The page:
When Does WebRTC Need a Media Server? Reason #6

Jim Machi : Industry Insight
Jim Machi

When Does WebRTC Need a Media Server? Reason #6


In a recent blog about the current state of WebRTC, I mentioned that readers should check out an excellent white paper about seven situations in which WebRTC would need server-side media processing. Written by Tsahi Levent-Levi, a leading blogger at BlogGeek.me and WebRTC activist, the white paper gives a great overview and unique point of view about why media servers matter.

In the next few weeks, I will explore some of the seven reasons from Tsahi’s white paper. Today we’ll dive into reason number six: processing of the media stream. You may be wondering why we would need a media server to do this. After all, smartphones are basically little computers—don’t they do all of the media processing?

No, they don’t. They can do some of it, but not all of it. Even when smartphones can do the processing, it’s better to use a cloud-based media server simply to preserve the device’s battery power. We all know that battery resources are golden.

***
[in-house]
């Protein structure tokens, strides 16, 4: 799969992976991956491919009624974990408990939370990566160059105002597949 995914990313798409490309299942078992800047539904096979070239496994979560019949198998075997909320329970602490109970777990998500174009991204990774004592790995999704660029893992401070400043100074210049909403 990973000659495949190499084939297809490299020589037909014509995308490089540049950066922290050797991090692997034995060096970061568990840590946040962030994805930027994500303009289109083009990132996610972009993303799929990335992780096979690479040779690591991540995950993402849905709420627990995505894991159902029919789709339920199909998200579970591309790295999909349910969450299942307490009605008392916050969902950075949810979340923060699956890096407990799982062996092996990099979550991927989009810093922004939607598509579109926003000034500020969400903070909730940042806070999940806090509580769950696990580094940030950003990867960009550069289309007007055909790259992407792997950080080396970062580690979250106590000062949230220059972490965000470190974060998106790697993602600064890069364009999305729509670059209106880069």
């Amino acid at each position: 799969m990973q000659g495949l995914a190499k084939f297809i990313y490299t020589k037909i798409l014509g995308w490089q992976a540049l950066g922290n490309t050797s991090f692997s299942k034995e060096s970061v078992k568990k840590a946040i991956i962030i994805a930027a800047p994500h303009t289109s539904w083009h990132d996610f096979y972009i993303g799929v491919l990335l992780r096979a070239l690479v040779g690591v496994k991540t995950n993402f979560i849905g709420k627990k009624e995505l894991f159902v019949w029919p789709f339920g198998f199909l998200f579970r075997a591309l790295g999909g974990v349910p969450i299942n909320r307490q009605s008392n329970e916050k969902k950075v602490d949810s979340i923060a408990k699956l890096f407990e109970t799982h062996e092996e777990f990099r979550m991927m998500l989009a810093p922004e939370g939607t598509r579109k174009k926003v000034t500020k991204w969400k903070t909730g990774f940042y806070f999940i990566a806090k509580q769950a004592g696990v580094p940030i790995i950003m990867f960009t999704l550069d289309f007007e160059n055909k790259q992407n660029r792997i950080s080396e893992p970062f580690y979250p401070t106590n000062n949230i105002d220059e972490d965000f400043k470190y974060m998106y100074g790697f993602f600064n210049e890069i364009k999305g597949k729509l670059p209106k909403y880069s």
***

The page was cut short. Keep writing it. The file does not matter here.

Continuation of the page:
Tsahi goes over a few use cases in the white paper, including one he calls “scale and compose multiple streams and media types into a single coherent view.” In its simplest form, an example of this could be text overlay, or adding text to an existing video stream, possibly for advertising purposes. Another use case involves using the media server to analyze surveillance video streams in order to detect suspicious motion. An application would need to identify the motion and the resulting course of action, which in this case might involve sending the media stream to a security guard via mobile phone. Because this involves transcoding, a media server would need to be involved.

To read about more examples like this, check out Tsahi’s white paper, “Seven Reasons for WebRTC Server-Side Processing.”



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